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Mancini upbeat despite derby loss
Even though Roberto Mancini had defined Sunday's derby at the Etihad as a game "we can't lose," the Manchester City manager still insists that all was not lost following a 3-2 defeat to Manchester United in stoppage time that leaves the defending Premier League champions trailing their neighbors by six points.
His belief is no doubt founded in the still fresh memories of last season and its climax. "We won the league with the last touch of the ball. This can happen," Mancini reminded everyone.
City, as their long-suffering fans will never forget, recovered a much bigger lead in a much smaller time-frame to win their first league title in 44 years, closing an eight-point gap with only six games to play between April and May. So don't be surprised if City aren't panicking at finding themselves six points behind United in December. Because Premier League history tells us it can mean little at this stage.
United supporters know this only too well. In late January of 1996, their team had been given up for dead, as Newcastle pulled 12 points clear, but they still came back and won the league. By four points too.
Impossible is nothing in the Premier League.
"We can win the double," Mancini reiterated. "We have to work hard and not make mistakes. We have the spirit to recover six points but we must now win four or five games in a row."
That spirit was evident in an interview captain Vincent Kompany gave to City's match-day program before the derby. "Whatever happens in this game," he said, "the lesson we've learned from last season is we shouldn't let our guard down if we win and we shouldn't give up if we lose. Either way, it won't change the way we approach the rest of the season - or rather it shouldn't."
One reason why it perhaps shouldn't is because this is City's only league defeat of the season so far and their first at home for 37 games, a run stretching back almost two years when they were beaten 2-1 by Everton on December 20, 2010.
"We can't win always," Mancini said. "There is a moment when you lose at home and it happened today. But the season is a long one." In his opinion, City "didn't deserve to lose" either. "We played very well," he thought. "For 20 minutes, they didn't touch the ball and the first chance they scored a goal."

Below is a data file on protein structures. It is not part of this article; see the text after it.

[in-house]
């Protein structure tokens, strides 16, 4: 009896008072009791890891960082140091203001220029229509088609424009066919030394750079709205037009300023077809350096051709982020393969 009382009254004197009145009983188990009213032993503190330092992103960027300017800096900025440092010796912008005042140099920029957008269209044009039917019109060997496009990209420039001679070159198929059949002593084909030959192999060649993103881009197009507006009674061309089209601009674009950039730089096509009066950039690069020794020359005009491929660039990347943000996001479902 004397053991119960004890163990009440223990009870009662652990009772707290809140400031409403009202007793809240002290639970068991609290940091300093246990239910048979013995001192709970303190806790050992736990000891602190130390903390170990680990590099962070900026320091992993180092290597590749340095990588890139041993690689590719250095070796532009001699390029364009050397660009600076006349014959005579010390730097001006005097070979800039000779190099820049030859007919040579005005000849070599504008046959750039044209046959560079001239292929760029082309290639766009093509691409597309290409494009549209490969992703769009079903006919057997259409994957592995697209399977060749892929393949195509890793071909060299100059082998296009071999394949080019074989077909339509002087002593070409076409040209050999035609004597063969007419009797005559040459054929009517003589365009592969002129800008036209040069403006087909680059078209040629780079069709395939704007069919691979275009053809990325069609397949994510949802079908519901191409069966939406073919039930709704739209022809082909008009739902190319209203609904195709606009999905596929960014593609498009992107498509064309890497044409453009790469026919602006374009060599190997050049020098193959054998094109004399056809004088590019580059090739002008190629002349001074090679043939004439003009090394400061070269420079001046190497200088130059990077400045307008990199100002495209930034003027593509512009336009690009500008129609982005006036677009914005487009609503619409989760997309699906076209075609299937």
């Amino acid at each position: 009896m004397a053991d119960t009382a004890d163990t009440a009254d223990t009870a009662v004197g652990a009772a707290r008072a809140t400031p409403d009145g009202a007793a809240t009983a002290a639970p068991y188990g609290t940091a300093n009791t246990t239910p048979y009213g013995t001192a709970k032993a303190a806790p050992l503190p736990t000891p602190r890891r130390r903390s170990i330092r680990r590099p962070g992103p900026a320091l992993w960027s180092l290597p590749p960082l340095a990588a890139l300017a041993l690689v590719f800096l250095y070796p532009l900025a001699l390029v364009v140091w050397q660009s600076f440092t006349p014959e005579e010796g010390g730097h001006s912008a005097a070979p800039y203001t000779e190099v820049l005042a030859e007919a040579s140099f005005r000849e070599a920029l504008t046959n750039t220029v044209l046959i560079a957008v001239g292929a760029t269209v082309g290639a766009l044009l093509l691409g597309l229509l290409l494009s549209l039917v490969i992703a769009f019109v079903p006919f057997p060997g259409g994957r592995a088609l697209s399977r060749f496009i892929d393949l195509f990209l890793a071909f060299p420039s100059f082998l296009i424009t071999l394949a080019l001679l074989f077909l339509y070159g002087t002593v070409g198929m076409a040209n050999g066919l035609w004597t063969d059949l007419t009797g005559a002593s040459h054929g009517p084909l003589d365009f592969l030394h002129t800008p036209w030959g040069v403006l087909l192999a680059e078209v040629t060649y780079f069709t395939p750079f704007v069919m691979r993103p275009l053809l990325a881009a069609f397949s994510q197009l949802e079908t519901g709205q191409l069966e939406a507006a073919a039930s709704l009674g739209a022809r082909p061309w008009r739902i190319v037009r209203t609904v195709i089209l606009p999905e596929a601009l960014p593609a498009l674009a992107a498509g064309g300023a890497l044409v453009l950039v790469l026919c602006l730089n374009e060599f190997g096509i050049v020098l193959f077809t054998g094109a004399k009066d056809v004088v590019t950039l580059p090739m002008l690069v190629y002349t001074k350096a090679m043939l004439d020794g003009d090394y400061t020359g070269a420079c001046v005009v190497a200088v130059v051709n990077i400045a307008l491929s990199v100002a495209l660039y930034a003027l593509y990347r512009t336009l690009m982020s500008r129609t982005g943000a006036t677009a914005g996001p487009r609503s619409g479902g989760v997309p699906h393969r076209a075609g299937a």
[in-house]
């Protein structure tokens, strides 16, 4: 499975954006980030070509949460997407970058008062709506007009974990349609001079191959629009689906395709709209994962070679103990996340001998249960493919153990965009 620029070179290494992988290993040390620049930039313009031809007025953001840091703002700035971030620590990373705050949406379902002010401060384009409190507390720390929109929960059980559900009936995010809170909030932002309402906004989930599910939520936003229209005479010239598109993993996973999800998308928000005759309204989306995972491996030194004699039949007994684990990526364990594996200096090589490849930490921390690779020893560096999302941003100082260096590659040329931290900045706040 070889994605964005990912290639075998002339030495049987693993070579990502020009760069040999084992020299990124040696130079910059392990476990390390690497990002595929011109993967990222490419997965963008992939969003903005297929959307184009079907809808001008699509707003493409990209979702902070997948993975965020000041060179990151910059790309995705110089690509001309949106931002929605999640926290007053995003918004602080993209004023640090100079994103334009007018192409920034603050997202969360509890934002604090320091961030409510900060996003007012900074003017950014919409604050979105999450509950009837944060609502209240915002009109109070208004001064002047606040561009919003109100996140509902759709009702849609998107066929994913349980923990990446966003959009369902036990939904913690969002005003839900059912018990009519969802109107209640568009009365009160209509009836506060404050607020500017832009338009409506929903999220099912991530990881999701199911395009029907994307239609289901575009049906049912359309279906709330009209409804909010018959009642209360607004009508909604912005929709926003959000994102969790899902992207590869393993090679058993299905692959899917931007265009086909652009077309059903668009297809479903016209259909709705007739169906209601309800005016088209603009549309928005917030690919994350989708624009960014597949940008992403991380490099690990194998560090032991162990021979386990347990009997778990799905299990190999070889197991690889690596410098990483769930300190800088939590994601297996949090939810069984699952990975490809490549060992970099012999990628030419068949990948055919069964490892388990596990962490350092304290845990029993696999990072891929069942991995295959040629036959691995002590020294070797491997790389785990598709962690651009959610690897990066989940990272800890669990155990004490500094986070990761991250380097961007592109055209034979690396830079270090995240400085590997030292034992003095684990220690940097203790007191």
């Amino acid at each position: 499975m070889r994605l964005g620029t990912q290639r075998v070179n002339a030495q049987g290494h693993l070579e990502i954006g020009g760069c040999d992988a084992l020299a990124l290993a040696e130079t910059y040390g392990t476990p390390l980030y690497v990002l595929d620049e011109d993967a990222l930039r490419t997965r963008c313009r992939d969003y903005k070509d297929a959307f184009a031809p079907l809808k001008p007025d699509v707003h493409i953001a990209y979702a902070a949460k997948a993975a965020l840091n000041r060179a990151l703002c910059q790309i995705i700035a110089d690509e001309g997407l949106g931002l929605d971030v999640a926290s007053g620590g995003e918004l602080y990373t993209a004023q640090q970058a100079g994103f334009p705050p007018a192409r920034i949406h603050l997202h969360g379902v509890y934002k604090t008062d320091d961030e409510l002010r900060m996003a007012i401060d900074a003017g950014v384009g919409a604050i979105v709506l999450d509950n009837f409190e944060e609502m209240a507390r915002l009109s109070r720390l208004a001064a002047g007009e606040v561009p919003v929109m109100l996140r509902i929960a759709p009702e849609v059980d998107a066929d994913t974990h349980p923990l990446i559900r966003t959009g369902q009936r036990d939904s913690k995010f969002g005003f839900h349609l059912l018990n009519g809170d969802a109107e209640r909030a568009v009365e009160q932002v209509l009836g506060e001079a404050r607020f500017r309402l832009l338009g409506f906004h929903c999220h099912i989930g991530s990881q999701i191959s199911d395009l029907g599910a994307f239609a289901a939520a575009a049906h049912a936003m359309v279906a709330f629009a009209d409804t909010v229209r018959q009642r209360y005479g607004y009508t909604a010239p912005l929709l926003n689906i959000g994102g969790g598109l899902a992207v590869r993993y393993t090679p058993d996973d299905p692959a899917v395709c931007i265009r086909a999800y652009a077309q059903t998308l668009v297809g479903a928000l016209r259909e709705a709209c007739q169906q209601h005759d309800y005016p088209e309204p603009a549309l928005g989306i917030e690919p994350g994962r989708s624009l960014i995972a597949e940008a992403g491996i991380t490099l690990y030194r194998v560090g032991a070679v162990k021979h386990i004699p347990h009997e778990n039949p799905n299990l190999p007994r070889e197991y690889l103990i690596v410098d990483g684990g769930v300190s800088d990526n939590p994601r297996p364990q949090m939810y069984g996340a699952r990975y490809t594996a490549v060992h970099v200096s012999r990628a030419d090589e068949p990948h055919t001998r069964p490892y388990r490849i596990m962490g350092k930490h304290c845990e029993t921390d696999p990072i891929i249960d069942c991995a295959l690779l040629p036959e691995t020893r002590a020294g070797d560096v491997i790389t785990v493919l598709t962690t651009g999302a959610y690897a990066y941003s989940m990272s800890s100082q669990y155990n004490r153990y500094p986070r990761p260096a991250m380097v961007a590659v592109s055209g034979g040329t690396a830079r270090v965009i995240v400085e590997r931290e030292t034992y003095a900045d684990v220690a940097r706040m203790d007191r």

While there is an element of truth to that analysis, as City dominated possession and territory in the early stages, they did so because United were set up to play on the counter-attack and waited patiently for an opportunity to present itself, taking all of their chances.
Make no mistake about it, City do have issues. They are eight points worse off than at this stage last season and have scored 20 fewer goals. Yaya and Kolo Toure are headed to the African Cup of Nations in January; Javi Garcia has yet to prove an adequate replacement for Nigel de Jong; David Silva and Samir Nasri don't seem able to play together; and while Mario Balotelli continues "to throw [his talent] out of the window," Robin van Persie, the one that got away, set up Rooney, hit the woodwork and scored a victory clinching free-kick in the 92nd minute of Sunday's derby to leave Mancini asking what might have been had he been wearing blue, not red.
Expectations haven't been met. Whereas many felt City would push on after winning the title, the sense is that they have either seen their progress stall or maybe even taken a step back.
If not in the Premier League, that has certainly been the case in Europe, as City were knocked out at the group stage of the Champions League for the second straight season and embarrassingly for a club that has invested so heavily, finished bottom of their group with the lowest points total ever recorded by an English club in the competition's modern format - not even enough to make the cut for the Europa League.
Borussia Dortmund, a team that returned to the Champions League last season and went out at the same stage as City back then, have shown this season how far they have come on, learning the lessons of a year ago so well in fact - and on a considerably tighter budget - that they even won the group ahead of Real Madrid is perhaps the gravest indictment of Mancini's management: the biggest blemish on his time at the Etihad.
It was his blind spot at Inter and, for now, remains so at City. Some have asked whether Mancini has taken this team as far as he personally can. Others believe that, if he were in charge of Chelsea, he would have received his walking paper by now regardless of his team's prospects of hauling back United in the Premier League.
To their credit, City's owners have been patient and rational. The supporters have remained on their side too even though Mancini got involved in an angry exchange with a few of them in the draw with Everton. For the most part, they are just happy to see the club covering itself in any kind of glory again and still believe much of it is down to him.
How long he retains the favor of the board and that of the Blues' faithful, certainly when Pep Guardiola - whom the club are well-positioned to appoint - and Jose Mourinho are open to offers, promises to be one of the defining narratives of this season.
James Horncastle is a European soccer writer with articles published in The Blizzard, Champions magazine and FourFourTwo.
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